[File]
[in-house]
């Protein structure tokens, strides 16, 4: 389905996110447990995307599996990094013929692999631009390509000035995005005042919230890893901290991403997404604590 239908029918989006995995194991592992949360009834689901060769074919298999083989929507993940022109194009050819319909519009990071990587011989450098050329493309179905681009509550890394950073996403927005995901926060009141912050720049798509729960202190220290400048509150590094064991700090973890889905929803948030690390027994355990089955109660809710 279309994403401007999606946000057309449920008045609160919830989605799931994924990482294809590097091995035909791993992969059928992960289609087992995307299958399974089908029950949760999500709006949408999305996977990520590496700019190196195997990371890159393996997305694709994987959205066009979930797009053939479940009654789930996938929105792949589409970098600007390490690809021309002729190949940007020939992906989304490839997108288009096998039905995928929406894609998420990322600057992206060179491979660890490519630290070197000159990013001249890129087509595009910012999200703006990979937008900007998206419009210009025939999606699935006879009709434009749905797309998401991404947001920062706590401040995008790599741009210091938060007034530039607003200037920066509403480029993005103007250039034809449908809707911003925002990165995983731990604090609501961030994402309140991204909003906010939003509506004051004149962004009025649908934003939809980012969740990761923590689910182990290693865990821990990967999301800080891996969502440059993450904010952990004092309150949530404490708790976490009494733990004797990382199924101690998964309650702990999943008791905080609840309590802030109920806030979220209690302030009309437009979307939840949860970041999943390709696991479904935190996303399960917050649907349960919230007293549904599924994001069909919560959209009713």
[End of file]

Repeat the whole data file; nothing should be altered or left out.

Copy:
[in-house]
């Protein structure tokens, strides 16, 4: 389905996110447990995307599996990094013929692999631009390509000035995005005042919230890893901290991403997404604590 239908029918989006995995194991592992949360009834689901060769074919298999083989929507993940022109194009050819319909519009990071990587011989450098050329493309179905681009509550890394950073996403927005995901926060009141912050720049798509729960202190220290400048509150590094064991700090973890889905929803948030690390027994355990089955109660809710 279309994403401007999606946000057309449920008045609160919830989605799931994924990482294809590097091995035909791993992969059928992960289609087992995307299958399974089908029950949760999500709006949408999305996977990520590496700019190196195997990371890159393996997305694709994987959205066009979930797009053939479940009654789930996938929105792949589409970098600007390490690809021309002729190949940007020939992906989304490839997108288009096998039905995928929406894609998420990322600057992206060179491979660890490519630290070197000159990013001249890129087509595009910012999200703006990979937008900007998206419009210009025939999606699935006879009709434009749905797309998401991404947001920062706590401040995008790599741009210091938060007034530039607003200037920066509403480029993005103007250039034809449908809707911003925002990165995983731990604090609501961030994402309140991204909003906010939003509506004051004149962004009025649908934003939809980012969740990761923590689910182990290693865990821990990967999301800080891996969502440059993450904010952990004092309150949530404490708790976490009494733990004797990382199924101690998964309650702990999943008791905080609840309590802030109920806030979220209690302030009309437009979307939840949860970041999943390709696991479904935190996303399960917050649907349960919230007293549904599924994001069909919560959209009713």